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Criminology: Modern Controversies - Explanations Of Crime—social Distribution And Causation

gangs communities poor level

Scholars from several disciplines and professions focus on different levels of explanation as they study and theorize about crime and criminals, and participate in control efforts. These differing perspectives give rise to often bitterly contested disagreements concerning the causes and correlates of crime. The macrosocial level of explanation seeks to determine what it is about the structural conditions and cultural variations of societies, communities, and organizations that explains variations in crime rates among them. The individual level seeks explanation of the criminal (and other) behavior of individuals, focusing primarily on biological and personal variations among individuals, only occasionally seeking to understand how macro-level phenomena influence the behavior of individuals. Until late in the twentieth century macro-level perspectives were fairly clearly associated with social sciences such as sociology, anthropology, and political science, as were individual-level perspectives with psychological and psychiatric disciplines. Distinctions between disciplines became blurred when scholars began to realize that their disagreements often were the result of the sorts of questions they were asking; that they were often "talking past each other" as they contested explanatory principles and processes.

Several developments offer the hope, if not the promise, that disciplinary hegemony with respect to crime causation will further erode. Integrative theories necessarily must take into account both macro- and individual-level variables and processes. Emphasis on behavioral contexts brings into focus a third level of explanation that has heretofore been neglected: the microsocial, comprising both characteristics of situations and ongoing interactional processes (Short,1997). Bridging theoretical levels remains, nevertheless, difficult and contentious.

Theoretical and empirical controversies exist at each level of explanation. Two long-standing controversies seem especially important because they cut across levels of explanation: (1) the role of poverty in crime; (2) the nature and role of youth groups and other collectivities in delinquency, violence, and other criminal activity.

Clearly, poverty does not cause crime. The vast majority of poor people are law-abiding. Yet poverty is associated with crime, and social class and other stratification variables often associated with poverty figure prominently in theories of crime.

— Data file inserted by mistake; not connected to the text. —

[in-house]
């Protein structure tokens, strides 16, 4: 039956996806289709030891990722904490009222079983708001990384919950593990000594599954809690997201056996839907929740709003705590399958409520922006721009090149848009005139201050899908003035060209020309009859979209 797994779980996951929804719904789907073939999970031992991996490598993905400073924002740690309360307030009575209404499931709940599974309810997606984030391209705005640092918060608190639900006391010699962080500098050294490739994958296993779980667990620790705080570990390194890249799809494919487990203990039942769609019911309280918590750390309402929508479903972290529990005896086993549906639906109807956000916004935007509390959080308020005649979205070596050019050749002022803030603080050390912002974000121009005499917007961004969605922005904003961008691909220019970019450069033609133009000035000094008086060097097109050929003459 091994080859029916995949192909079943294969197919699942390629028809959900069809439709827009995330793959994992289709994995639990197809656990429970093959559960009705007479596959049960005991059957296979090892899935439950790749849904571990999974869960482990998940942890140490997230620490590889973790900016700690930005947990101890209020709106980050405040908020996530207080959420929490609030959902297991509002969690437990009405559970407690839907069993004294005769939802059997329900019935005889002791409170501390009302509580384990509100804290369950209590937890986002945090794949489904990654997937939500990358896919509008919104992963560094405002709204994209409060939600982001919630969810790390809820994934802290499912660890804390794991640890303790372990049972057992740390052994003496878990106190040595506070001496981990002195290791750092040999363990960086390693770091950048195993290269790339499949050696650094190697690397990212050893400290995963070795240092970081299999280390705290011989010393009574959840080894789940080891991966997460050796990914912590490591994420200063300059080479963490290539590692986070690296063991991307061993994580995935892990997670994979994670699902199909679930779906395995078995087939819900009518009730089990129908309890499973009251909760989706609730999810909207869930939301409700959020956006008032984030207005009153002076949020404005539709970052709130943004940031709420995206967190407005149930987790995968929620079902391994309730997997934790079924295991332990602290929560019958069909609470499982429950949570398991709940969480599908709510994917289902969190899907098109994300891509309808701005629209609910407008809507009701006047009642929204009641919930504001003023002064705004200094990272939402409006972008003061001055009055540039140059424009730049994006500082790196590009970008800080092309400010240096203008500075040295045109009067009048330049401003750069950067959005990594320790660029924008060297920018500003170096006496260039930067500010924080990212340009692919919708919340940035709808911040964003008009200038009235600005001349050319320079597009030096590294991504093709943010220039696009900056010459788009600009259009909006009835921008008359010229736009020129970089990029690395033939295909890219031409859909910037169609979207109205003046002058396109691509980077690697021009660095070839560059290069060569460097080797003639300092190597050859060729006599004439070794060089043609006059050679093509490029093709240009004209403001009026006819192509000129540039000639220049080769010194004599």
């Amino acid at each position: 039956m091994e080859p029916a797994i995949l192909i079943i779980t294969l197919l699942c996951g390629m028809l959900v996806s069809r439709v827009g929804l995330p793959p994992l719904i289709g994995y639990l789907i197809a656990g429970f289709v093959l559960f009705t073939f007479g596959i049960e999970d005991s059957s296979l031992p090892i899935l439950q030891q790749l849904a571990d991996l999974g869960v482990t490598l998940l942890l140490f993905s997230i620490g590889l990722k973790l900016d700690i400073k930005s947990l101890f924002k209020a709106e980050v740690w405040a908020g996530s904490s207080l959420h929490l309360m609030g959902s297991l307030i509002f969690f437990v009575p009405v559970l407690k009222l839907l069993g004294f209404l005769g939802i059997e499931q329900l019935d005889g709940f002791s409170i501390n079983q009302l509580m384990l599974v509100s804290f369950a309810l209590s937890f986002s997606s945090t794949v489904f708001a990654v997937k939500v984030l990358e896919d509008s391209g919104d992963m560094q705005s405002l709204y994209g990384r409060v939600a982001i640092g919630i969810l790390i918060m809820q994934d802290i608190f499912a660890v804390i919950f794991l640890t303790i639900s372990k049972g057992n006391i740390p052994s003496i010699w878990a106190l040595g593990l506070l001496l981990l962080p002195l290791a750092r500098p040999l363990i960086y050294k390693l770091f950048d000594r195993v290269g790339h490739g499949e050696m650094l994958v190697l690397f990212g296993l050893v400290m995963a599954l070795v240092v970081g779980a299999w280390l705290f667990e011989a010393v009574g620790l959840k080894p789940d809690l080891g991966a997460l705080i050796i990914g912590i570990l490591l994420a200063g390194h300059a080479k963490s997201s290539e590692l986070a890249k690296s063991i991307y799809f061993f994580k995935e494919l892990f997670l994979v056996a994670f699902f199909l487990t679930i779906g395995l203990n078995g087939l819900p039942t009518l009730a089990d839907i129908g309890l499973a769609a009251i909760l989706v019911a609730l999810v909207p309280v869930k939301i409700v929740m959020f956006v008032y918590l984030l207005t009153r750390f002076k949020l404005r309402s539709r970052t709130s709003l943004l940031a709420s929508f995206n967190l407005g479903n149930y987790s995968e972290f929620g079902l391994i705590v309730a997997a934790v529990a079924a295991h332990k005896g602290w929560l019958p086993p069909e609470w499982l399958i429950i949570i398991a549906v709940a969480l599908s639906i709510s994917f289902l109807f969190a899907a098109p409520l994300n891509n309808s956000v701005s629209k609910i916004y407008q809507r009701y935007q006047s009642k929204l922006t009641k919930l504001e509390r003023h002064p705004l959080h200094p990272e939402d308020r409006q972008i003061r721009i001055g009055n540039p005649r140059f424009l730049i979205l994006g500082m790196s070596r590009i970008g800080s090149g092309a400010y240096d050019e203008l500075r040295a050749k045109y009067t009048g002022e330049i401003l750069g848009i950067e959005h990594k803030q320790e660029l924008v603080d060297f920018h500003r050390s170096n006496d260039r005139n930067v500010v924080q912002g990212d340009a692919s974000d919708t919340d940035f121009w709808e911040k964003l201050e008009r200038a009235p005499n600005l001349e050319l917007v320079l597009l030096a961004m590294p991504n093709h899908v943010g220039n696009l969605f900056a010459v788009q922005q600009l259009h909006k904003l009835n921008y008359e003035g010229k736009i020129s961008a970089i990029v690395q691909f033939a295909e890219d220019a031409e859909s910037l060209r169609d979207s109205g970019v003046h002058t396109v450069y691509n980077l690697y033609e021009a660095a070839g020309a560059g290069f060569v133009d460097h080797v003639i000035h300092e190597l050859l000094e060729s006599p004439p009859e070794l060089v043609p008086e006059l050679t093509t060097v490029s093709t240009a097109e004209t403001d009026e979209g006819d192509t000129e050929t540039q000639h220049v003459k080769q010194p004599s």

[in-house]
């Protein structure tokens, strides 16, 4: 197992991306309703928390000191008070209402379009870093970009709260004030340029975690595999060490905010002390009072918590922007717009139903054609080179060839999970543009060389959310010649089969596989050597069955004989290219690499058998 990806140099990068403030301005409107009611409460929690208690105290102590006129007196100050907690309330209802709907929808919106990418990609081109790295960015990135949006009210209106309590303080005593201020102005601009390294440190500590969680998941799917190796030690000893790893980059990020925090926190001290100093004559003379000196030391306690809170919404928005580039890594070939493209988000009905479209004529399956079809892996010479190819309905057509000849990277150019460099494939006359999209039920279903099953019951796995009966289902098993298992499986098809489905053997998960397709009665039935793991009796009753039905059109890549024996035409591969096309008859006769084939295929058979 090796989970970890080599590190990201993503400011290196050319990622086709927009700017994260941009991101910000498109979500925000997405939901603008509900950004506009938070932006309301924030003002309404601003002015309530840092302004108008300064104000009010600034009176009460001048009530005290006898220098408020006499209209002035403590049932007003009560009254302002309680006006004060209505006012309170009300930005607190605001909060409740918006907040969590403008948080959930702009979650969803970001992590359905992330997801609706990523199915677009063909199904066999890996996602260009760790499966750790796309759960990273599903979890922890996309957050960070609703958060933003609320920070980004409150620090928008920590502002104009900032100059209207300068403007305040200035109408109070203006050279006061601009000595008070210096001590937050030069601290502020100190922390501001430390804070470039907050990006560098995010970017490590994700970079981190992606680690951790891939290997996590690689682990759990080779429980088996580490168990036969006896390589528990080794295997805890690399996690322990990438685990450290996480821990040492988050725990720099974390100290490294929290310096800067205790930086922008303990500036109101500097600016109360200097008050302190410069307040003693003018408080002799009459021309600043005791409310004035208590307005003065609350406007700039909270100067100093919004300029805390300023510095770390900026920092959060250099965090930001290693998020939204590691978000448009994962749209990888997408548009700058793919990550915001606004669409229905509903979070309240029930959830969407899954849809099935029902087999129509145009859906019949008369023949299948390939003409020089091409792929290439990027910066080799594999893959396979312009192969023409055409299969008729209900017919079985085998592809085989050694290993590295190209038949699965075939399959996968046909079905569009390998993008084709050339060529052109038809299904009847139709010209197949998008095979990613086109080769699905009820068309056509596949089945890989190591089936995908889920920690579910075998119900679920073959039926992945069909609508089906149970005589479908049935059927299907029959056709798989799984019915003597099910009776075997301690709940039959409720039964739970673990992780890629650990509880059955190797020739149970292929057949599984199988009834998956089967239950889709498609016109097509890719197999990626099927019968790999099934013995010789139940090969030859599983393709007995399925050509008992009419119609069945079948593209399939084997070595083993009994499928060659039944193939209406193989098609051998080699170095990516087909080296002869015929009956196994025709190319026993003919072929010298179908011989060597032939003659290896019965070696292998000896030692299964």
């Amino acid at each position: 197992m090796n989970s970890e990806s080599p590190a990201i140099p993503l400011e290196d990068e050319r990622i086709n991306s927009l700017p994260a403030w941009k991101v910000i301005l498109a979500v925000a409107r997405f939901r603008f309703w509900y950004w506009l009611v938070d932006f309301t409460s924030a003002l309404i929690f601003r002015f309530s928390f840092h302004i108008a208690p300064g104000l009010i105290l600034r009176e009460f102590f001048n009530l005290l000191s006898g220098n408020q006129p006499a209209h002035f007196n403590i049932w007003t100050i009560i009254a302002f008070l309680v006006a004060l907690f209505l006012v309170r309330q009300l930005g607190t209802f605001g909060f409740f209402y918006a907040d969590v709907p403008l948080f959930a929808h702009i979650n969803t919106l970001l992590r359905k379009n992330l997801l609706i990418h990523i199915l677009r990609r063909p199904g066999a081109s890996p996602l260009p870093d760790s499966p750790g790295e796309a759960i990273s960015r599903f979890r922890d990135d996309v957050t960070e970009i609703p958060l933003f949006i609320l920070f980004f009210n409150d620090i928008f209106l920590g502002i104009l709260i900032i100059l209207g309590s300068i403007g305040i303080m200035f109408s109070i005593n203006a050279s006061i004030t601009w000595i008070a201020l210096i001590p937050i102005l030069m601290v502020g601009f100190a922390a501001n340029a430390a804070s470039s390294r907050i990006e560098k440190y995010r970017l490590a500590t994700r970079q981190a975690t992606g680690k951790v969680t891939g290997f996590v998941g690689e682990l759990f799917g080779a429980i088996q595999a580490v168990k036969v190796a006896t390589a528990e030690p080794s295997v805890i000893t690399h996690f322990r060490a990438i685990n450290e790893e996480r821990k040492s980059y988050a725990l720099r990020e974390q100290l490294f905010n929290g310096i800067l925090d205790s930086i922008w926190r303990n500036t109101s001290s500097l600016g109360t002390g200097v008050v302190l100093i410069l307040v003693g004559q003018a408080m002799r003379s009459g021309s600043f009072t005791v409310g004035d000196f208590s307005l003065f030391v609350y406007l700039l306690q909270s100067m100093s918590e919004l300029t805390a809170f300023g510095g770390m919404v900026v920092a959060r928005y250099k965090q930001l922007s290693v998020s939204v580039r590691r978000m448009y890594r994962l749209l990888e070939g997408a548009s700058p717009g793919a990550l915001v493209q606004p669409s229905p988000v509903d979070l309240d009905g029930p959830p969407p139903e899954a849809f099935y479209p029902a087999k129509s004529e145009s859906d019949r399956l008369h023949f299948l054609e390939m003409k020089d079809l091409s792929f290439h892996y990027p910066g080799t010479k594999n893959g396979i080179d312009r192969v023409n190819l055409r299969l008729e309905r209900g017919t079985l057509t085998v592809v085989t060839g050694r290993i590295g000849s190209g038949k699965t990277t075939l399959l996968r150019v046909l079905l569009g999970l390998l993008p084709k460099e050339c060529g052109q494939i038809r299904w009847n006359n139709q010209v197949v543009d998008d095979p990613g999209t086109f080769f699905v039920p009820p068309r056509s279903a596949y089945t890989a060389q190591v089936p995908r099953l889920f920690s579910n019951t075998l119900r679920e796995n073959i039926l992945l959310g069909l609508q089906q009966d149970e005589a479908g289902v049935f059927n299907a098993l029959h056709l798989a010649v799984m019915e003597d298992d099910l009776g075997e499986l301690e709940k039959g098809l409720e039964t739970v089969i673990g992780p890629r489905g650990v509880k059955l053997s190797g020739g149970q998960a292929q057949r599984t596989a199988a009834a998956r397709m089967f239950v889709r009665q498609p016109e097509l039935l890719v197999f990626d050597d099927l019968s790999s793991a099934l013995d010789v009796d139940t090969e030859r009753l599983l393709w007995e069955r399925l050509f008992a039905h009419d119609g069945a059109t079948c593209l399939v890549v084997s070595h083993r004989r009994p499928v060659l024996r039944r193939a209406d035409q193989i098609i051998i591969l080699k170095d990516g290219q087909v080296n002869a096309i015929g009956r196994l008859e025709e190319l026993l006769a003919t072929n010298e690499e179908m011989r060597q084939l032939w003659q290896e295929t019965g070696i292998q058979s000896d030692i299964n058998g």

Controversy centers on measurement, methodological, empirical, and theoretical issues. Examination of the reliability and validity of measures of crime has generated a large body of research and interpretation. Challenges to the adequacy of official records have led to innovations in such records, such as the U.S. Federal Bureau of Investigation's Uniform Crime Reports, as well as to self and victim reports, the latter having been institutionalized in the form of the National Crime Victimization Surveys in the U.S. and in similar systems in other countries. Researchers often triangulate such measures, and supplement them with observational studies in order to achieve better representations of the nature of criminal activity. Measures of the correlates of crime—including poverty and social class—and of processes associated with criminal activity, are equally controversial (Hagan). Much depends on the assumptions and theoretical linkages that are made by those who study these relationships. We first examine Douglas Massey's interpretation of possible consequences of "concentrated affluence and poverty in the twenty-first century" (p. 395).

Massey's broad historical review notes that the industrial revolution radically changed both the amount and the distribution of wealth, leading to increased density of both affluence and poverty and behaviors and problems associated with each. Citing population trends and research on the ecological distribution of crime in U.S. cities, Massey argues that, in the future, the affluent and the poor will be increasingly segregated spatially, and separated socially. Because social separation typically results in cultural differentiation, crime and violence will increase among the poor, leading to further withdrawal of the affluent and greater isolation of the poor, in an accelerating cycle of alienation between social classes.